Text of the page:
I love Biscuits. I’m not too fussy, but I do have my favourites. I have biscuits for every occasion. For special occasions it has to be chocolate Mikado’s. Relatively new on the scene they have stirred up the biscuit landscape and brought it to new heights. The crack of the chocolate, and then the cheap sugary jam mixed in with the pink marshmallow and coconut flakes….. Heaven. But I’m not too posh for Marietta biscuits either, real butter squeezed between two plane Mariettas, just perfect in times of desperation. But the reliable fig roll is my staple daily biscuit. I’m sitting here writing, whilst dunking a fig roll into a coffee. I’ve been with fig rolls for well over 15 years now and they’ve undergone some changes in that time. They used to have ridges on the top which lowered the fig to crust ratio, but thankfully these have now been sensibly removed. We even had a scare in 2008 when a shortage of figs, caused by a drought in Turkey, led to a decline in the production of fig rolls. That was a tough few months, but stockpiling and careful rationing got me through. But what effect is my biscuit addiction having on my running? Moving, as I did, from a sport like rugby, in which sheer size and mass is becoming a predictor of success at all levels (Olds, 2001) to a sport like running in which excessive body mass may hinder performance, is difficult. It’s hard to go from actively trying to keep weight on, to trying to stop weight gain and even reduce it!
Runners and joggers have always been concerned with weight. For many, like me, it is one of the many reasons to start jogging. But unfortunately like many amateur enthusiasts I’m pretty sure my physique may never resemble that of the elite runners. Unfortunately a strong correlation between running speed and the body mass index (BMI) has long been established (Sedeaud et al., 2014). Body mass index (BMI) is calculated as body mass divided by the square of the body height. A BMI of 25 or greater is considered overweight, and a BMI higher than 30 is considered obese. It must however be noted that BMI does not account for body composition (percentage of fat versus muscle) which is a much better indicator of fitness and fatness. So in order to become a quicker runner, it is necessary to be lighter (Knechtle et al., 2010). But as I dunk my third fig roll into my cooling coffee I come across some reassuring research. Even though biscuits may slow me down, if I continue to run I will maintain my physical fitness levels. This appears to be the most important factor in maintaining health and preventing cardiovascular diseases – the main cause of death in the developed world. Ideally we should aim to be both lean and fit, but it is still safer from a health perspective to be physically active and overweight than skinny and unfit (Mahmood et al.; Hainer et al., 2009; Lee et al., 2010)
So feeling justified I move on to my fifth fig roll, happy that I will never sacrifice biscuits in search of a personal best running performance. There is so much more to life and so many biscuits to taste. But on my sixth and final fig roll now, the guilt starts to hit. I know that amongst runners, BMI has been found to be significantly linked to injuries. A runner with a BMI of greater than 25 kg/m2 has a 30% greater risk of sustaining an injury whilst running when compared with a runner with a BMI of less than 25 kg/m2 (Buist et al., 2010). But this risk can be controlled by the graduated, and coach led training programmes, particularly in the early stages of training (Nielsen et al., 2014). So for those that want to break PBs, remain injury free and maybe win races avoid the biscuit aisle in Tesco’s. But I am happy to run to keep fit and active and won’t lose any sleep over my BMI!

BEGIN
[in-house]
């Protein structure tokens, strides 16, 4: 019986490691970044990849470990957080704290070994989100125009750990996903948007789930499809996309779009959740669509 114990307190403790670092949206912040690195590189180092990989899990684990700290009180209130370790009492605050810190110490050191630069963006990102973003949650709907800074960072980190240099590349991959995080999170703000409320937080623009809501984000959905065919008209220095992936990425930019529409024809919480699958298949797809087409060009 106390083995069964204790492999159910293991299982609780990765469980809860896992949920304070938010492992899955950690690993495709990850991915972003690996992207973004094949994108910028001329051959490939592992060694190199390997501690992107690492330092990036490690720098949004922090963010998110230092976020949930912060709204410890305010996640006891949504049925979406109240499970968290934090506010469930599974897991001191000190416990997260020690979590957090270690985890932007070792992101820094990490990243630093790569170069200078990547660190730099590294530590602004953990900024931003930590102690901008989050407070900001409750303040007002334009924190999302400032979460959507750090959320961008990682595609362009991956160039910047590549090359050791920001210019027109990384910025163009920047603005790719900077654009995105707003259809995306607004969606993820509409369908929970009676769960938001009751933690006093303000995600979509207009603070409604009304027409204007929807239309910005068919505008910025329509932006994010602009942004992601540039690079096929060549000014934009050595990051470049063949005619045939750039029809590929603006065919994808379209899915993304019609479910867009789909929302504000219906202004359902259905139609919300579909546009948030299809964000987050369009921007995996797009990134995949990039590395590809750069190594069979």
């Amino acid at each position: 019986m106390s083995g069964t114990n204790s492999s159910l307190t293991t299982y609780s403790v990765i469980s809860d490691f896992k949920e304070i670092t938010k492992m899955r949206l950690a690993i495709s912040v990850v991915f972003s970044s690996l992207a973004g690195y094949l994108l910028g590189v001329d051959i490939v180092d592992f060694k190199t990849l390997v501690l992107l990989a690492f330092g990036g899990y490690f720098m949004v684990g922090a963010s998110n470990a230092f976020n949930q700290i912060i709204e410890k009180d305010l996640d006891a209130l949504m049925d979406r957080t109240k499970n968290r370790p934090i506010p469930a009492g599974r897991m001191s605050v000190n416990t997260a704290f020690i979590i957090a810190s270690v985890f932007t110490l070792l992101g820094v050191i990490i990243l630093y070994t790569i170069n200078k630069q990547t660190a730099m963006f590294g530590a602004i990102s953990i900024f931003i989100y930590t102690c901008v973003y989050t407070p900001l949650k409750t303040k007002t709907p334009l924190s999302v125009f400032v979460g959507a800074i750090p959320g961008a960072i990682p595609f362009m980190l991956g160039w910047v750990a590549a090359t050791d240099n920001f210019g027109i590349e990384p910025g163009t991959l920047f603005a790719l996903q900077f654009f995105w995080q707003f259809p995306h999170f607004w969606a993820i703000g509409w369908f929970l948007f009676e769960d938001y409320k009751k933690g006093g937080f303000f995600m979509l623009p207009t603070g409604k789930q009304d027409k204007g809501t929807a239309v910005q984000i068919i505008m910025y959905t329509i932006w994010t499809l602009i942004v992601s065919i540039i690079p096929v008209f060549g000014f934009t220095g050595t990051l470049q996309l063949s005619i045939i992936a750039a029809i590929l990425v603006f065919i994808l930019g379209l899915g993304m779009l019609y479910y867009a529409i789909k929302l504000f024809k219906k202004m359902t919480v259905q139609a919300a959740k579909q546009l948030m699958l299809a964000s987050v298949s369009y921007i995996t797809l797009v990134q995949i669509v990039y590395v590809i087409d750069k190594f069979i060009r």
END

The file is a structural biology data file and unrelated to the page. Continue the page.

Buist I, Bredeweg SW, Lemmink KA, van Mechelen W & Diercks RL. (2010). Predictors of running-related injuries in novice runners enrolled in a systematic training program: a prospective cohort study. Am J Sports Med 38, 273-280.
Hainer V, Toplak H & Stich V. (2009). Fat or fit: what is more important? Diabetes Care 32 Suppl 2, S392-397.
Knechtle B, Wirth A & Rosemann T. (2010). Predictors of race time in male Ironman triathletes: physical characteristics, training, or prerace experience? Percept Mot Skills 111, 437-446.
Lee DC, Artero EG, Sui X & Blair SN. (2010). Mortality trends in the general population: the importance of cardiorespiratory fitness. J Psychopharmacol 24, 27-35.
Mahmood SS, Levy D, Vasan RS & Wang TJ. The Framingham Heart Study and the epidemiology of cardiovascular disease: a historical perspective. The Lancet 383, 999-1008.
Nielsen RO, Bertelsen ML, Parner ET, Sorensen H, Lind M & Rasmussen S. (2014). Running more than three kilometers during the first week of a running regimen may be associated with increased risk of injury in obese novice runners. Int J Sports Phys Ther 9, 338-345.
Olds T. (2001). The evolution of physique in male rugby union players in the twentieth century. J Sports Sci 19, 253-262.
Sedeaud A, Marc A, Marck A, Dor F, Schipman J, Dorsey M, Haida A, Berthelot G & Toussaint JF. (2014). BMI, a performance parameter for speed improvement. PLoS One 9, e90183.